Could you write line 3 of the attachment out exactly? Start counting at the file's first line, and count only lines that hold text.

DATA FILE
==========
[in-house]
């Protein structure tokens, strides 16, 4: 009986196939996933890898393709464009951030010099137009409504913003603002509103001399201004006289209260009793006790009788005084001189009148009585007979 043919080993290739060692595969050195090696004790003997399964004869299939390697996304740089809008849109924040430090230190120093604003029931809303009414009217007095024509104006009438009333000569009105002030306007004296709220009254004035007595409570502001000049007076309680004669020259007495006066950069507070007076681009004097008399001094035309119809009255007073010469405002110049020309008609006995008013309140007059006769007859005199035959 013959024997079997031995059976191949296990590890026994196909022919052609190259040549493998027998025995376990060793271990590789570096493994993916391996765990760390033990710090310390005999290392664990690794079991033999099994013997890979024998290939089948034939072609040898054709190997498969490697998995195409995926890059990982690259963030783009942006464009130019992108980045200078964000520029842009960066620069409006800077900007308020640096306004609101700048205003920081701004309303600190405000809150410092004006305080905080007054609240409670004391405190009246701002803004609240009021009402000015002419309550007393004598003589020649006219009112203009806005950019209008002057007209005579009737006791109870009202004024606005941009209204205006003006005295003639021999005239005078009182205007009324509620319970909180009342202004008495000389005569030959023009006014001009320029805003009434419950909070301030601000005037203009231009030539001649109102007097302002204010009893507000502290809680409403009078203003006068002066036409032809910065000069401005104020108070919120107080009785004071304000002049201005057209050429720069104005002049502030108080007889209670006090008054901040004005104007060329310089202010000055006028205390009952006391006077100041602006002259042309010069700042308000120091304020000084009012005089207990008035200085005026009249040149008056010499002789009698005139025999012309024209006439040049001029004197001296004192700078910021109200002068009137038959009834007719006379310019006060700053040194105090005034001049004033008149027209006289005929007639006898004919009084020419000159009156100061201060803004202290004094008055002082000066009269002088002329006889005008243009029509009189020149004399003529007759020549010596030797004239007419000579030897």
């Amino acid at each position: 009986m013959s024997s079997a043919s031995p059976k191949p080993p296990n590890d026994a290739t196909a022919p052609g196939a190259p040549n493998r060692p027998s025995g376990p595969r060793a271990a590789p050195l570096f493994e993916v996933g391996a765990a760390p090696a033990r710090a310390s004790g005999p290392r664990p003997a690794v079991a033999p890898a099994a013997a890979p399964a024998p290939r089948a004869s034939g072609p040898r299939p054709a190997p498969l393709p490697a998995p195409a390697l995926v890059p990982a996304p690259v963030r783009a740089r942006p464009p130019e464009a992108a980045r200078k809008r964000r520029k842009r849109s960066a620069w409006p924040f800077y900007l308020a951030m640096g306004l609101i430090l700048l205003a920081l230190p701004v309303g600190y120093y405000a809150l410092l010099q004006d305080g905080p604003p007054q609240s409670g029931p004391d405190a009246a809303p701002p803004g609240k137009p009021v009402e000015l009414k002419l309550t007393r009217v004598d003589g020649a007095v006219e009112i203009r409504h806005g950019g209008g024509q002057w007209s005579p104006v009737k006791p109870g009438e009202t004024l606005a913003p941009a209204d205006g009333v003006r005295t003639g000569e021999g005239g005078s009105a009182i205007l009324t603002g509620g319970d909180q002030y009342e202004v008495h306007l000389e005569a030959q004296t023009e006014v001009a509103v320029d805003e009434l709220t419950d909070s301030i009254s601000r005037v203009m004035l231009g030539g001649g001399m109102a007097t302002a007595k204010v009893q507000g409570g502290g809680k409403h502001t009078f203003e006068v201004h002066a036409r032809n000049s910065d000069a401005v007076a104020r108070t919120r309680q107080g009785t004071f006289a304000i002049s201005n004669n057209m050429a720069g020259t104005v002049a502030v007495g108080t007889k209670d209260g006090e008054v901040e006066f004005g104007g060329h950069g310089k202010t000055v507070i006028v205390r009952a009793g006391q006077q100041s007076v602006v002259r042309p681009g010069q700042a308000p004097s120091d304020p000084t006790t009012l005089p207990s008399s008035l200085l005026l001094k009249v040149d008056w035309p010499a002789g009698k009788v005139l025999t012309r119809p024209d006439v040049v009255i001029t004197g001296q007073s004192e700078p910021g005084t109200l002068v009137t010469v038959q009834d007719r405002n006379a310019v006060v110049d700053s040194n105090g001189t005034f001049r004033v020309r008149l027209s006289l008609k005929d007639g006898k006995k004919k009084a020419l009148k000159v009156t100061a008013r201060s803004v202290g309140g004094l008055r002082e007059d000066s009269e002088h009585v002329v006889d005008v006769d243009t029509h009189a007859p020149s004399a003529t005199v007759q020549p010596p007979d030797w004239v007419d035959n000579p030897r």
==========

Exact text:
């Amino acid at each position: 009986m013959s024997s079997a043919s031995p059976k191949p080993p296990n590890d026994a290739t196909a022919p052609g196939a190259p040549n493998r060692p027998s025995g376990p595969r060793a271990a590789p050195l570096f493994e993916v996933g391996a765990a760390p090696a033990r710090a310390s004790g005999p290392r664990p003997a690794v079991a033999p890898a099994a013997a890979p399964a024998p290939r089948a004869s034939g072609p040898r299939p054709a190997p498969l393709p490697a998995p195409a390697l995926v890059p990982a996304p690259v963030r783009a740089r942006p464009p130019e464009a992108a980045r200078k809008r964000r520029k842009r849109s960066a620069w409006p924040f800077y900007l308020a951030m640096g306004l609101i430090l700048l205003a920081l230190p701004v309303g600190y120093y405000a809150l410092l010099q004006d305080g905080p604003p007054q609240s409670g029931p004391d405190a009246a809303p701002p803004g609240k137009p009021v009402e000015l009414k002419l309550t007393r009217v004598d003589g020649a007095v006219e009112i203009r409504h806005g950019g209008g024509q002057w007209s005579p104006v009737k006791p109870g009438e009202t004024l606005a913003p941009a209204d205006g009333v003006r005295t003639g000569e021999g005239g005078s009105a009182i205007l009324t603002g509620g319970d909180q002030y009342e202004v008495h306007l000389e005569a030959q004296t023009e006014v001009a509103v320029d805003e009434l709220t419950d909070s301030i009254s601000r005037v203009m004035l231009g030539g001649g001399m109102a007097t302002a007595k204010v009893q507000g409570g502290g809680k409403h502001t009078f203003e006068v201004h002066a036409r032809n000049s910065d000069a401005v007076a104020r108070t919120r309680q107080g009785t004071f006289a304000i002049s201005n004669n057209m050429a720069g020259t104005v002049a502030v007495g108080t007889k209670d209260g006090e008054v901040e006066f004005g104007g060329h950069g310089k202010t000055v507070i006028v205390r009952a009793g006391q006077q100041s007076v602006v002259r042309p681009g010069q700042a308000p004097s120091d304020p000084t006790t009012l005089p207990s008399s008035l200085l005026l001094k009249v040149d008056w035309p010499a002789g009698k009788v005139l025999t012309r119809p024209d006439v040049v009255i001029t004197g001296q007073s004192e700078p910021g005084t109200l002068v009137t010469v038959q009834d007719r405002n006379a310019v006060v110049d700053s040194n105090g001189t005034f001049r004033v020309r008149l027209s006289l008609k005929d007639g006898k006995k004919k009084a020419l009148k000159v009156t100061a008013r201060s803004v202290g309140g004094l008055r002082e007059d000066s009269e002088h009585v002329v006889d005008v006769d243009t029509h009189a007859p020149s004399a003529t005199v007759q020549p010596p007979d030797w004239v007419d035959n000579p030897r």